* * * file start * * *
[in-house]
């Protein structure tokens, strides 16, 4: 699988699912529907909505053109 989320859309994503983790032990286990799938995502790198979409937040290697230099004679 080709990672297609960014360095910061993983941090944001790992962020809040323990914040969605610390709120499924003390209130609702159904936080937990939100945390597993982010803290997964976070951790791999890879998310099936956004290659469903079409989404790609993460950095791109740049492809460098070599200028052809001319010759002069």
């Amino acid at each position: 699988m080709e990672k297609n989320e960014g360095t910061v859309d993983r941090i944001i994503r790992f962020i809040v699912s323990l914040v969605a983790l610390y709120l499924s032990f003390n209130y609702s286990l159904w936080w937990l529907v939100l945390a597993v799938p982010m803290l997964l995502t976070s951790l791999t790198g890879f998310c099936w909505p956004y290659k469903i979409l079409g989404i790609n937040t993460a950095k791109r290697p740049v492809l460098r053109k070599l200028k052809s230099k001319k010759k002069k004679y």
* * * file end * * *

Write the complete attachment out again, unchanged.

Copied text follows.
[in-house]
């Protein structure tokens, strides 16, 4: 699988699912529907909505053109 989320859309994503983790032990286990799938995502790198979409937040290697230099004679 080709990672297609960014360095910061993983941090944001790992962020809040323990914040969605610390709120499924003390209130609702159904936080937990939100945390597993982010803290997964976070951790791999890879998310099936956004290659469903079409989404790609993460950095791109740049492809460098070599200028052809001319010759002069």
């Amino acid at each position: 699988m080709e990672k297609n989320e960014g360095t910061v859309d993983r941090i944001i994503r790992f962020i809040v699912s323990l914040v969605a983790l610390y709120l499924s032990f003390n209130y609702s286990l159904w936080w937990l529907v939100l945390a597993v799938p982010m803290l997964l995502t976070s951790l791999t790198g890879f998310c099936w909505p956004y290659k469903i979409l079409g989404i790609n937040t993460a950095k791109r290697p740049v492809l460098r053109k070599l200028k052809s230099k001319k010759k002069k004679y």